Services of this kind have significantly gained in sophistication in recent years. Long gone are the days when the middlemen were mere carriers of money-filled envelopes. They now offer comprehensive services including tax and legal advice, the setting up and running of foreign companies etc. and rely on top lawyers and money laundering experts for advice. They do not address potential clients in a whisper somewhere in a quiet corner — they give professional presentations.

It has been long since they were limited to merely arranging such transactions. They are now actively seeking them out and assisting in their implementation — especially at the stage when the terms and conditions for public tenders are set (according to our information 90 percent of corruption cases involve tenders) but also when it comes to assessing the outcome of tenders, the signing of contracts or the increasing of costs as compared to the prices originally set down in the offer.

This is a whole new sector that has sprung up with a turnover running in the billions of crowns. It has been a long time that operators of this sort were working for politicians from just one political party — they now have contacts across the entire political spectrum and do not worry too much about the outcome of elections.

They do not address potential clients in a whisper somewhere in a quiet corner — they give professional presentations that press home to the audience their advantages as opposed to the competition. Close ties with the police, prosecutors and the courts are an important prerequisite for their success.

The anti-money laundering law and international cooperation in its enforcement present the biggest obstacles to such shady experts. It is, however, a big question to what extent declarations of assets could be helpful or, on the contrary, harmful in this regard. We are of the opinion that citizens cannot be all proclaimed criminals and be forced to prove the opposite.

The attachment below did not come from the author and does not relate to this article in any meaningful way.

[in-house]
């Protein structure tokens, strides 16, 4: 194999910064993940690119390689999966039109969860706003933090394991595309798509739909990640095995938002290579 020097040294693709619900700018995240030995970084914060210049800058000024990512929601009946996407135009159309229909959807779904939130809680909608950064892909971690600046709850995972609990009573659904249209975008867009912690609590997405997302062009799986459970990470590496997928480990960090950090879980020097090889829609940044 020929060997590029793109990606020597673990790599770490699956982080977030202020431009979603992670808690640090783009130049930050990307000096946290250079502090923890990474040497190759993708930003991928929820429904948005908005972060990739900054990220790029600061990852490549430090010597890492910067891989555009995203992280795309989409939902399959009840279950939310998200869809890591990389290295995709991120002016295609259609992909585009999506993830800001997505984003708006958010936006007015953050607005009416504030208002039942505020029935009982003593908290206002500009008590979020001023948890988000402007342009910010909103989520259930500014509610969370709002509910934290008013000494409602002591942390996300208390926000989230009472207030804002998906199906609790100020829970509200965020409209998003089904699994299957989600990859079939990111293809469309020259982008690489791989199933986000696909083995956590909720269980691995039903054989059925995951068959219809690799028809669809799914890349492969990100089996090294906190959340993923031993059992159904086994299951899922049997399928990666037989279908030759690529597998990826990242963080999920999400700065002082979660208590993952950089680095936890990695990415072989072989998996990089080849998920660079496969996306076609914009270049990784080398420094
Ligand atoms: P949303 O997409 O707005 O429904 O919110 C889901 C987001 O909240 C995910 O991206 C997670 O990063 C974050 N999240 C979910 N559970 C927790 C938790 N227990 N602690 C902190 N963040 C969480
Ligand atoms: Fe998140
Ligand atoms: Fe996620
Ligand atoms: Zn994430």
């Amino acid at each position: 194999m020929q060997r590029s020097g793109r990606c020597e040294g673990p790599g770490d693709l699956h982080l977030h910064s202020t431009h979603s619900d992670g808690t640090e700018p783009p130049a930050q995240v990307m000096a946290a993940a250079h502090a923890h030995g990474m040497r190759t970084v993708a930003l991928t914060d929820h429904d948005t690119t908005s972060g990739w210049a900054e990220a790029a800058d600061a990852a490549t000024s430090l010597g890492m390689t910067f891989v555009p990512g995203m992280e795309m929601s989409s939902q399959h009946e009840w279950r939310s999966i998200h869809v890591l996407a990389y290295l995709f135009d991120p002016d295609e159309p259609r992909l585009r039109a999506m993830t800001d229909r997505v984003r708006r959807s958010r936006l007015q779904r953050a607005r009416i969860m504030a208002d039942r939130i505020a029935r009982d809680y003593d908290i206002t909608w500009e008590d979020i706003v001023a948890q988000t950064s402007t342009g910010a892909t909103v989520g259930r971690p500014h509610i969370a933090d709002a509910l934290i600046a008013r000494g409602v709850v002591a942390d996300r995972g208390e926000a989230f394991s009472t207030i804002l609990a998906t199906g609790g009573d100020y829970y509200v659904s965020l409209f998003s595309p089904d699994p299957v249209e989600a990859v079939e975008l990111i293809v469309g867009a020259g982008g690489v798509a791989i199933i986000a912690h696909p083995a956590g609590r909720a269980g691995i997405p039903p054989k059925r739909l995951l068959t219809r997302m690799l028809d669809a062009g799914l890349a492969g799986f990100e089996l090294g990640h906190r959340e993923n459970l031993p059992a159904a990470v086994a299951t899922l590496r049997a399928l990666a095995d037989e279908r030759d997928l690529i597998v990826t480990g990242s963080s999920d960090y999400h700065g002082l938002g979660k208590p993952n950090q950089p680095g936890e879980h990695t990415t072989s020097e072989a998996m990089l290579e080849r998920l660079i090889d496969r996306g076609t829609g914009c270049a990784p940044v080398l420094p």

According to this logic it would be possible if something gets stolen in your street for the police to go through all the houses in the neighborhood to find the stolen goods or, similarly, if a corpse is found in your city you would be automatically regarded the murderer for as long as you fail to prove the opposite. We think there are all manner of cheap and simple methods to reveal corruption there where it is actually happening without the need of harassing the rest of us.

It is the public sector, stupid!

We propose measures in the following three areas that should make the laundering and distribution of proceeds from corruption more difficult:

  • Trade register and Collection of Documents
  • Financial reporting by entrepreneurs and companies
  • Obligatory sections in contracts between the public sector and suppliers

The following measures are envisaged to exclusively pertain to those who have trade relations with the public sector, amounting to, let’s say, Kč 1 million a year or more. For the others all remains the same.

The trade register and its Collection of Documents is an invaluable source of information for citizens and journalists who want to check on corruption. Our proposals regarding this field are:

  • The entire content of the Collection of Documents regarding a company should be made accessible to anyone who wants to see it.
  • Self-employed contractors should likewise be obliged to submit their balance sheet, income statement and supplements to the Collection of Documents.